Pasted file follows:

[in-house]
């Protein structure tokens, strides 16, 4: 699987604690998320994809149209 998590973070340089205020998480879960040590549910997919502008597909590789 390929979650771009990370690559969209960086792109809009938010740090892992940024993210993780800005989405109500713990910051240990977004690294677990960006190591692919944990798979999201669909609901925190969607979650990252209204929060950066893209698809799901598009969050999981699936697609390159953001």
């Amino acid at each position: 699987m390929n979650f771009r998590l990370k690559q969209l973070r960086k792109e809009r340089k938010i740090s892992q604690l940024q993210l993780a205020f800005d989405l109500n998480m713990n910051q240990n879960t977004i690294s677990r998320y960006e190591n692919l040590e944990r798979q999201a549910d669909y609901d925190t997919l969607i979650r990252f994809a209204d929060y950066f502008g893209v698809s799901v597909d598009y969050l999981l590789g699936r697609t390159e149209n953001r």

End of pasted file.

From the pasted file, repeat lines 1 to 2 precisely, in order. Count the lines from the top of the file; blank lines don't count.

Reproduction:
[in-house]
């Protein structure tokens, strides 16, 4: 699987604690998320994809149209 998590973070340089205020998480879960040590549910997919502008597909590789 390929979650771009990370690559969209960086792109809009938010740090892992940024993210993780800005989405109500713990910051240990977004690294677990960006190591692919944990798979999201669909609901925190969607979650990252209204929060950066893209698809799901598009969050999981699936697609390159953001």